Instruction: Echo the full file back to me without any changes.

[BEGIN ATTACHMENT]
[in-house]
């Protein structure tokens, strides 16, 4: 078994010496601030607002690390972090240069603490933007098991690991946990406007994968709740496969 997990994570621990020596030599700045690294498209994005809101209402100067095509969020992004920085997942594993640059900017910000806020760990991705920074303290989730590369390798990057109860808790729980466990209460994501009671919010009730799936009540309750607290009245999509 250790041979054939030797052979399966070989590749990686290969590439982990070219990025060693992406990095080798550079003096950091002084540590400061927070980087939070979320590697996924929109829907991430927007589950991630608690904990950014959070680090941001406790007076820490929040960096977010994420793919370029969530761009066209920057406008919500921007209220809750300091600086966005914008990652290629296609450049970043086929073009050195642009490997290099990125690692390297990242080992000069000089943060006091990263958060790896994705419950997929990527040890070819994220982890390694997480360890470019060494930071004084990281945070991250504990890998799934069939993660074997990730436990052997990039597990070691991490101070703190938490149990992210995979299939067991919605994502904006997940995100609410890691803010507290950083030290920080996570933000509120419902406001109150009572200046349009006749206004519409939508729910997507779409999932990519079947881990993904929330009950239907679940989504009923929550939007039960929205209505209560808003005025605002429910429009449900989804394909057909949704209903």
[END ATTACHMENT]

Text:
[in-house]
């Protein structure tokens, strides 16, 4: 078994010496601030607002690390972090240069603490933007098991690991946990406007994968709740496969 997990994570621990020596030599700045690294498209994005809101209402100067095509969020992004920085997942594993640059900017910000806020760990991705920074303290989730590369390798990057109860808790729980466990209460994501009671919010009730799936009540309750607290009245999509 250790041979054939030797052979399966070989590749990686290969590439982990070219990025060693992406990095080798550079003096950091002084540590400061927070980087939070979320590697996924929109829907991430927007589950991630608690904990950014959070680090941001406790007076820490929040960096977010994420793919370029969530761009066209920057406008919500921007209220809750300091600086966005914008990652290629296609450049970043086929073009050195642009490997290099990125690692390297990242080992000069000089943060006091990263958060790896994705419950997929990527040890070819994220982890390694997480360890470019060494930071004084990281945070991250504990890998799934069939993660074997990730436990052997990039597990070691991490101070703190938490149990992210995979299939067991919605994502904006997940995100609410890691803010507290950083030290920080996570933000509120419902406001109150009572200046349009006749206004519409939508729910997507779409999932990519079947881990993904929330009950239907679940989504009923929550939007039960929205209505209560808003005025605002429910429009449900989804394909057909949704209903």